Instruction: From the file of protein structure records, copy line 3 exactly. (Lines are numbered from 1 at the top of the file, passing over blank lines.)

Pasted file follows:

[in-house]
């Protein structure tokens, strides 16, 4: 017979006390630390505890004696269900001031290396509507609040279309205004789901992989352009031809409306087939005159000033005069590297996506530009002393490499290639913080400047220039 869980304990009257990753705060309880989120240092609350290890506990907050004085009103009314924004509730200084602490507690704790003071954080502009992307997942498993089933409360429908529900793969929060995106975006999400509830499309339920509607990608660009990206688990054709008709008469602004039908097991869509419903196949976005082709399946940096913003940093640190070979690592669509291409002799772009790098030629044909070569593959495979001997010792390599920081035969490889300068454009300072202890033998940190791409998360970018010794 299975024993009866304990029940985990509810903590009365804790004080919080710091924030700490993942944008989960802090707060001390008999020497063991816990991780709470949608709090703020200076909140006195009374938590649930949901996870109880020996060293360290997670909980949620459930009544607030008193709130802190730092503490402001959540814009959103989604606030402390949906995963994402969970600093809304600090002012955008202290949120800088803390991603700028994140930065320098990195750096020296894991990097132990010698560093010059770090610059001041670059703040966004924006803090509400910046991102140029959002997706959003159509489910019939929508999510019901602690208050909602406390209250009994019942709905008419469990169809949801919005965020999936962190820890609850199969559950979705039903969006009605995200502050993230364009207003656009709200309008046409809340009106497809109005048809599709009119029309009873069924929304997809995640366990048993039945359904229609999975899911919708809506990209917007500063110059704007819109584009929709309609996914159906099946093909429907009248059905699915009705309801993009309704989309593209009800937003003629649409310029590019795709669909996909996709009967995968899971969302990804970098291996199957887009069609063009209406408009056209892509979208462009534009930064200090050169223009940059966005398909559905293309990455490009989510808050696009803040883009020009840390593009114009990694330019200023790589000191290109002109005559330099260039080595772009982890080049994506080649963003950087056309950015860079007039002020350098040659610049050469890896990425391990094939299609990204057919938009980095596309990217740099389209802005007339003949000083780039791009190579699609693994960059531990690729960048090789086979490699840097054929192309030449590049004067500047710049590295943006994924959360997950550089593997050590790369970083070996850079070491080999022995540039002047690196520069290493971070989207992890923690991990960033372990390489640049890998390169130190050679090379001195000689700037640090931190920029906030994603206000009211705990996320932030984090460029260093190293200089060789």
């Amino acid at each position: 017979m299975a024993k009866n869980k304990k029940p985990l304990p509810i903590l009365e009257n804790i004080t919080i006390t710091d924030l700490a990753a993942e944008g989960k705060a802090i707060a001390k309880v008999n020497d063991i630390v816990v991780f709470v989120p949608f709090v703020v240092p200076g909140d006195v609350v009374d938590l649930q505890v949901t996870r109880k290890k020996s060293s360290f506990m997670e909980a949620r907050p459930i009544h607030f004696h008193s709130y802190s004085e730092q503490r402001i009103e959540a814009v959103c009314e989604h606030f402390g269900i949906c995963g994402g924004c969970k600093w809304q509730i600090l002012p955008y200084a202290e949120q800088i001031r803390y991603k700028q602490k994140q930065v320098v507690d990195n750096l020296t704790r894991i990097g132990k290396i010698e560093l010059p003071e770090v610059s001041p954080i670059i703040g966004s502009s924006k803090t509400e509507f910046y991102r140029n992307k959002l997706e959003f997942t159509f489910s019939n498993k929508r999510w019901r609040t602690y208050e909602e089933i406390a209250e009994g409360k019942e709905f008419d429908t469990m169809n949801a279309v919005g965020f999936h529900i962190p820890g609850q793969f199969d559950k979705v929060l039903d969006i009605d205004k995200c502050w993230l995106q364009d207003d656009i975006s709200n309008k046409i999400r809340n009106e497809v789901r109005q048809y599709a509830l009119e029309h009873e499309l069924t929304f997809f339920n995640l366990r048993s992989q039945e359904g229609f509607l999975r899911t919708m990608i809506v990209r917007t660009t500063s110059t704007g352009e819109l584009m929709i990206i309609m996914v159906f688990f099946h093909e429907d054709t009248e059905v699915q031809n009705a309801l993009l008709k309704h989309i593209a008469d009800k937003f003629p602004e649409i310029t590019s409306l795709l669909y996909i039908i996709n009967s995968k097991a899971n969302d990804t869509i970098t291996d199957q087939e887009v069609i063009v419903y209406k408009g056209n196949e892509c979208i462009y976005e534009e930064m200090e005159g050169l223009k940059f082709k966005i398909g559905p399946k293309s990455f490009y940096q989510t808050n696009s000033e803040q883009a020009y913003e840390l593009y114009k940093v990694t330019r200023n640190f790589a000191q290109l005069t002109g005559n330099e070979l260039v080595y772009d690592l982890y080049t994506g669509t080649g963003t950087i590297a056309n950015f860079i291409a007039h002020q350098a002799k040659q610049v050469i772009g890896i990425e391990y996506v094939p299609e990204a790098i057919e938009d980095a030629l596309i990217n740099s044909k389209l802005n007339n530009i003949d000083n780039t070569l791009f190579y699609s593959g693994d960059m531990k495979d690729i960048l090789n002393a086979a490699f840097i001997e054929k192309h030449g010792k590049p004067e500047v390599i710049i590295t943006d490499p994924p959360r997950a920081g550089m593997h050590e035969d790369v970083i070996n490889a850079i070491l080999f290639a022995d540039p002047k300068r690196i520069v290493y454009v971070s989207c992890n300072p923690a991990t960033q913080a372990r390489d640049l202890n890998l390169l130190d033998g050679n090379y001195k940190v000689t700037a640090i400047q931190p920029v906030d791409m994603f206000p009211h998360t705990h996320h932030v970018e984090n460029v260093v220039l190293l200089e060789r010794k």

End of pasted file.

């Amino acid at each position: 017979m299975a024993k009866n869980k304990k029940p985990l304990p509810i903590l009365e009257n804790i004080t919080i006390t710091d924030l700490a990753a993942e944008g989960k705060a802090i707060a001390k309880v008999n020497d063991i630390v816990v991780f709470v989120p949608f709090v703020v240092p200076g909140d006195v609350v009374d938590l649930q505890v949901t996870r109880k290890k020996s060293s360290f506990m997670e909980a949620r907050p459930i009544h607030f004696h008193s709130y802190s004085e730092q503490r402001i009103e959540a814009v959103c009314e989604h606030f402390g269900i949906c995963g994402g924004c969970k600093w809304q509730i600090l002012p955008y200084a202290e949120q800088i001031r803390y991603k700028q602490k994140q930065v320098v507690d990195n750096l020296t704790r894991i990097g132990k290396i010698e560093l010059p003071e770090v610059s001041p954080i670059i703040g966004s502009s924006k803090t509400e509507f910046y991102r140029n992307k959002l997706e959003f997942t159509f489910s019939n498993k929508r999510w019901r609040t602690y208050e909602e089933i406390a209250e009994g409360k019942e709905f008419d429908t469990m169809n949801a279309v919005g965020f999936h529900i962190p820890g609850q793969f199969d559950k979705v929060l039903d969006i009605d205004k995200c502050w993230l995106q364009d207003d656009i975006s709200n309008k046409i999400r809340n009106e497809v789901r109005q048809y599709a509830l009119e029309h009873e499309l069924t929304f997809f339920n995640l366990r048993s992989q039945e359904g229609f509607l999975r899911t919708m990608i809506v990209r917007t660009t500063s110059t704007g352009e819109l584009m929709i990206i309609m996914v159906f688990f099946h093909e429907d054709t009248e059905v699915q031809n009705a309801l993009l008709k309704h989309i593209a008469d009800k937003f003629p602004e649409i310029t590019s409306l795709l669909y996909i039908i996709n009967s995968k097991a899971n969302d990804t869509i970098t291996d199957q087939e887009v069609i063009v419903y209406k408009g056209n196949e892509c979208i462009y976005e534009e930064m200090e005159g050169l223009k940059f082709k966005i398909g559905p399946k293309s990455f490009y940096q989510t808050n696009s000033e803040q883009a020009y913003e840390l593009y114009k940093v990694t330019r200023n640190f790589a000191q290109l005069t002109g005559n330099e070979l260039v080595y772009d690592l982890y080049t994506g669509t080649g963003t950087i590297a056309n950015f860079i291409a007039h002020q350098a002799k040659q610049v050469i772009g890896i990425e391990y996506v094939p299609e990204a790098i057919e938009d980095a030629l596309i990217n740099s044909k389209l802005n007339n530009i003949d000083n780039t070569l791009f190579y699609s593959g693994d960059m531990k495979d690729i960048l090789n002393a086979a490699f840097i001997e054929k192309h030449g010792k590049p004067e500047v390599i710049i590295t943006d490499p994924p959360r997950a920081g550089m593997h050590e035969d790369v970083i070996n490889a850079i070491l080999f290639a022995d540039p002047k300068r690196i520069v290493y454009v971070s989207c992890n300072p923690a991990t960033q913080a372990r390489d640049l202890n890998l390169l130190d033998g050679n090379y001195k940190v000689t700037a640090i400047q931190p920029v906030d791409m994603f206000p009211h998360t705990h996320h932030v970018e984090n460029v260093v220039l190293l200089e060789r010794k």